Figure 5A shows a comparisons between the predicted label based on Equation (8) and the ground truth label. Over all trajectories in the test set, the average label classification accuracy was 96% compared to the ground truth label. The summary of results are shown in Table 1.
Figure 5. Example behavior primitive label accuracy for a single test demonstration. We compared the label predictions given by PICO (red) to the ground truth (blue). (A) A sample reconstruction for a single trajectory with an existing behavior primitive library. Timepoints are on the x-axis. and behavior primitive label is on they y-axis. The labels 0, 1, and 2 correspond to reach, grasp, and lift, respectively. (B) Reconstruction of an example trajectory and discovery of a missing behavior primitive (grasp).
5.2. Behavior primitive discovery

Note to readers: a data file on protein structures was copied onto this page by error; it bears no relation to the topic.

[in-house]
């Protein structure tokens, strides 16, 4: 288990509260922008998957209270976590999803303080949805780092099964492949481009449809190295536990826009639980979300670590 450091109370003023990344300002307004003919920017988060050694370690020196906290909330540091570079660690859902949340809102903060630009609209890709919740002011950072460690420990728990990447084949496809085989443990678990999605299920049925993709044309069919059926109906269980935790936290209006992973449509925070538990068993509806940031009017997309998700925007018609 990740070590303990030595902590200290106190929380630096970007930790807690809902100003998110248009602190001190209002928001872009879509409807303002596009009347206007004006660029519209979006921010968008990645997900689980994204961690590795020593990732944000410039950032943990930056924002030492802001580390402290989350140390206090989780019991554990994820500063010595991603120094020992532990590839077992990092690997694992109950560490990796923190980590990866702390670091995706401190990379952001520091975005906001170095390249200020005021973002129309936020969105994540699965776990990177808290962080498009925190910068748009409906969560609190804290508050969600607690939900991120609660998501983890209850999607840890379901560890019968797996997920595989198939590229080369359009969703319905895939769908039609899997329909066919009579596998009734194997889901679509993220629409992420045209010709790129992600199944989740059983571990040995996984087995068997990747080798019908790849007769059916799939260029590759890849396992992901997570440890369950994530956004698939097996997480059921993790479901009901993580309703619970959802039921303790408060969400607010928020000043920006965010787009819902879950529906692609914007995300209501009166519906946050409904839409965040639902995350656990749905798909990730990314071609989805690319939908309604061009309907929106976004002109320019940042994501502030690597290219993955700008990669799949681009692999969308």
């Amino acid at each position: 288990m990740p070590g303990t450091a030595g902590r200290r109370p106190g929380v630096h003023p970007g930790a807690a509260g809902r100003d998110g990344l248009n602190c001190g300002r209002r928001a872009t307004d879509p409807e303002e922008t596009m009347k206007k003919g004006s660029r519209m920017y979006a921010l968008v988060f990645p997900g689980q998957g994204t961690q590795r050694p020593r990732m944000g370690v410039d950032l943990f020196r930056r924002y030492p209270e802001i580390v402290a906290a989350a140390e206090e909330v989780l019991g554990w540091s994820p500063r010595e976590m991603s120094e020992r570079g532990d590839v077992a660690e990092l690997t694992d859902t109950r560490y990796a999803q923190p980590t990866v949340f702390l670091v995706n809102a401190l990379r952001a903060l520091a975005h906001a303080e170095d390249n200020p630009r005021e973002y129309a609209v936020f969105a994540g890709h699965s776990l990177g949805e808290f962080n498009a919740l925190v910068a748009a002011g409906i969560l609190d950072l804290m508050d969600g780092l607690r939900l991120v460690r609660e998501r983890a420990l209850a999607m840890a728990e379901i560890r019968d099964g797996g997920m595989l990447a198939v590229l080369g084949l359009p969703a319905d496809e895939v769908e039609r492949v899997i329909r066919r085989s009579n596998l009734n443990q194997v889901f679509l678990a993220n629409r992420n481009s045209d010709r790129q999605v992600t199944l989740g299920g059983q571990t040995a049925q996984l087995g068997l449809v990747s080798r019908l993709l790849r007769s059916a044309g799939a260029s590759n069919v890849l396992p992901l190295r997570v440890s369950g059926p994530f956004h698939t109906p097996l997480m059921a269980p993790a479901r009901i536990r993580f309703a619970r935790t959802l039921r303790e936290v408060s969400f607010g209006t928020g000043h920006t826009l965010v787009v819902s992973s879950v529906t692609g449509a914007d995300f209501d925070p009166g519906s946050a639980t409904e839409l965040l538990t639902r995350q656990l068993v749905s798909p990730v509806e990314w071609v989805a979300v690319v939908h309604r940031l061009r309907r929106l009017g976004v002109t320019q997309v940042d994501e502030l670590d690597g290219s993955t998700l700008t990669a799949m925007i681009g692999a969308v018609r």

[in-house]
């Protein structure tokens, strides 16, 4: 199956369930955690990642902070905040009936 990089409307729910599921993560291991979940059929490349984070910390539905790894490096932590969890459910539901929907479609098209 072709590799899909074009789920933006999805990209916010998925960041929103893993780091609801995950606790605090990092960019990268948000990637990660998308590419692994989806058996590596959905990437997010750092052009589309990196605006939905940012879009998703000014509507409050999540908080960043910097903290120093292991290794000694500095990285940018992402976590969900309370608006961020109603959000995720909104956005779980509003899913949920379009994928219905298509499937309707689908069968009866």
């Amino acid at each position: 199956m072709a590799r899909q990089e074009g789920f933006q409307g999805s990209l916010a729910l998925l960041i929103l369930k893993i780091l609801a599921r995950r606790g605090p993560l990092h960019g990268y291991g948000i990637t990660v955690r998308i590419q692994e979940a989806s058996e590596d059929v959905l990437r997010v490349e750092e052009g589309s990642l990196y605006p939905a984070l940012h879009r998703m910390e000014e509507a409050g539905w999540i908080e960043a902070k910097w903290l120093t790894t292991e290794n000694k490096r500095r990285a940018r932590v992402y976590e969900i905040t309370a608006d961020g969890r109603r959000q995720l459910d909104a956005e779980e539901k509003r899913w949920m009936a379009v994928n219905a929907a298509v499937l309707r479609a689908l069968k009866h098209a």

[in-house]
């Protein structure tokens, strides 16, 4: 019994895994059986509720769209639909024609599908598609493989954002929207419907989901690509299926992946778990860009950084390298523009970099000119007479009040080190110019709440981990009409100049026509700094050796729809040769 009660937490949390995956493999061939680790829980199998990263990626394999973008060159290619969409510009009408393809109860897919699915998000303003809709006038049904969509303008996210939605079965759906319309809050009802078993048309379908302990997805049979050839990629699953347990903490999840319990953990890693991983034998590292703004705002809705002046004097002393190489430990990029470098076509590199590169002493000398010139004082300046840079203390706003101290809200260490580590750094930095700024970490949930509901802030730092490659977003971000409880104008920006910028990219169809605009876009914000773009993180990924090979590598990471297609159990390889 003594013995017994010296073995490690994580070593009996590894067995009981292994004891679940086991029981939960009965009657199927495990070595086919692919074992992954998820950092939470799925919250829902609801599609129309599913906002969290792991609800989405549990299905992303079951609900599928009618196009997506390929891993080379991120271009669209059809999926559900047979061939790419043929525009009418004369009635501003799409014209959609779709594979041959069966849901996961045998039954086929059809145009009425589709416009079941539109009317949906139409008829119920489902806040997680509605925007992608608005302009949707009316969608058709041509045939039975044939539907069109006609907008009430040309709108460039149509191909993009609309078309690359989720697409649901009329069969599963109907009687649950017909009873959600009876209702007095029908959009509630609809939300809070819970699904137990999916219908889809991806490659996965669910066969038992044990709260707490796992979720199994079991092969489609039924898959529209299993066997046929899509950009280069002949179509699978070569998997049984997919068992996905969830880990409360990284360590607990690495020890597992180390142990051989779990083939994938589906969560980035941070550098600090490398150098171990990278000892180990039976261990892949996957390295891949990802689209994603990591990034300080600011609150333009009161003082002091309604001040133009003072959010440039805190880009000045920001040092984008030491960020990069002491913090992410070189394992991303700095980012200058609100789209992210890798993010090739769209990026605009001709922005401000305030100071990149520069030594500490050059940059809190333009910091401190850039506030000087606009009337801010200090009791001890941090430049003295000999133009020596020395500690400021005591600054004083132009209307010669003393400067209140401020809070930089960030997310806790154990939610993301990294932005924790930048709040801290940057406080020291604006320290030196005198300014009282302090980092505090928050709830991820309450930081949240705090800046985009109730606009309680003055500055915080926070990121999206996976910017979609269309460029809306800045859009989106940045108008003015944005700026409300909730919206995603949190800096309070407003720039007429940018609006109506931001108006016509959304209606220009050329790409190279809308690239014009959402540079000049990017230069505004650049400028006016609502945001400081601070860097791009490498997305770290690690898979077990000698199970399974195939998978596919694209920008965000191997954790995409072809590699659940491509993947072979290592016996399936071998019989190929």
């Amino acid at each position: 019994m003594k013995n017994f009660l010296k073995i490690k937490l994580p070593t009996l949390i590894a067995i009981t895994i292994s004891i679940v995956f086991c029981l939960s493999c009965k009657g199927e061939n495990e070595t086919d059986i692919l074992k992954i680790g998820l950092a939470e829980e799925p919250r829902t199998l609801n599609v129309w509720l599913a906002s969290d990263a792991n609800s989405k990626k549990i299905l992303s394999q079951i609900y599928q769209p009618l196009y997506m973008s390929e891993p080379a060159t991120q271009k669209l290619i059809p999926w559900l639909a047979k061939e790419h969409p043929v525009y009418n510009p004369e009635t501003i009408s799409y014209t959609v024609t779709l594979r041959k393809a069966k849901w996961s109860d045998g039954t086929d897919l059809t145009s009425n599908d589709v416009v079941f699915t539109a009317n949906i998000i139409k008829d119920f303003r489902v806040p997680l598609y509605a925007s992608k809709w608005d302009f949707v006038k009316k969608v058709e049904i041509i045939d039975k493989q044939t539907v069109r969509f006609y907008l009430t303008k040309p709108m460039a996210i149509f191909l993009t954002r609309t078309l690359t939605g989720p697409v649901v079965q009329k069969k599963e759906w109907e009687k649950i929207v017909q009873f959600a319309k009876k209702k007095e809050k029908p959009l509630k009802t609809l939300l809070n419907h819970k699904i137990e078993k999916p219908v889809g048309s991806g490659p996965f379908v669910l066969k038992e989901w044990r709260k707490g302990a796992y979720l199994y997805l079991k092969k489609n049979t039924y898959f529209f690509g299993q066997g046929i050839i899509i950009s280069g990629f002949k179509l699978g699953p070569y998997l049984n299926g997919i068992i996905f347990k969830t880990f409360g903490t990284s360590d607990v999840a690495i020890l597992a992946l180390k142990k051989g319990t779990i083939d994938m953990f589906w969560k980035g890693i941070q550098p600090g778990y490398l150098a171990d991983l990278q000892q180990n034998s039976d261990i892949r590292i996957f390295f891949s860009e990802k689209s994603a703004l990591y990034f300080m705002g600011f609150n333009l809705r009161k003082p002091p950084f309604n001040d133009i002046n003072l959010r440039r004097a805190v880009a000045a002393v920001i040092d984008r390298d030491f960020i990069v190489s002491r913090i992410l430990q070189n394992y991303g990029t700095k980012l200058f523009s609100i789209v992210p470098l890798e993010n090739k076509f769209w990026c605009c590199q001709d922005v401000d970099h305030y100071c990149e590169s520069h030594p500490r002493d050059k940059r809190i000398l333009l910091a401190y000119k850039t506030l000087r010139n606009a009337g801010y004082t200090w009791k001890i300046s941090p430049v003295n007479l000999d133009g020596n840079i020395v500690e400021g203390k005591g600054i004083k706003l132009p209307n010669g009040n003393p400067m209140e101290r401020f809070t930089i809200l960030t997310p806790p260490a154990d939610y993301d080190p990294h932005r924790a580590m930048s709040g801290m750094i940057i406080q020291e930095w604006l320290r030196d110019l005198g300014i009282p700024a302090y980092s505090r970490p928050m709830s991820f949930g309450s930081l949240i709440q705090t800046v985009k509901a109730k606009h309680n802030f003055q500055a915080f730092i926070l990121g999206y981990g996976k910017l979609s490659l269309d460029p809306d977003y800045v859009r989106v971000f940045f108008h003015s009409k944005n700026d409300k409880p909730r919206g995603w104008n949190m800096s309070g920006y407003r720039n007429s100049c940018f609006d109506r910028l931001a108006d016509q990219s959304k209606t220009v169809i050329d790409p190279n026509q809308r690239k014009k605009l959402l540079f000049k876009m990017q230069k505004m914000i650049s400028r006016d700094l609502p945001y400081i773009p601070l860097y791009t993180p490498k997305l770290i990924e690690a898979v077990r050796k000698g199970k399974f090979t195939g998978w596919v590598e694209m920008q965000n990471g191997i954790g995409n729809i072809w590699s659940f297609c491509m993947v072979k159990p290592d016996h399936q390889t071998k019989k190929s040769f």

In our next experiment, we evaluate the ability of PICO to recognize and build a missing behavior primitive model. We ran a leave-one-behavior-out experiment where one of the three primitives (i.e., reach, grasp, lift) was replaced with a randomly-initialized behavior primitive. This experiment used the same 100 trajectories on the Husky+UR5 dataset discussed in the previous section and a 80/20 split between training and validation sets. Again, five trials were run with the training and validation sets randomly chosen. The label accuracy and action prediction MSE are shown in Figure 6. The leftmost bar shows the results with all primitives pre-trained with behavior cloning. The remaining bars show the accuracy when reach, grasp, and lift, respectively, were replaced with the gap primitive. Note, the gap primitive was updated throughout the training with back-propagation such that the final primitive ideally would perform as well as the original pre-trained, behavior-cloned version; this comparison is shown with the action prediction MSE. The error bars show the standard deviation across the five trials. While the label accuracy across all three replaced primitives is approximately the same, the action prediction for the lift primitive is significantly worse. We believe this is due to the larger variance in lift trajectories. Unlike the reach and grasp which have restrictions placed on their final target position (it needs to be near the block), the final position of lift is randomly placed above the block's starting position.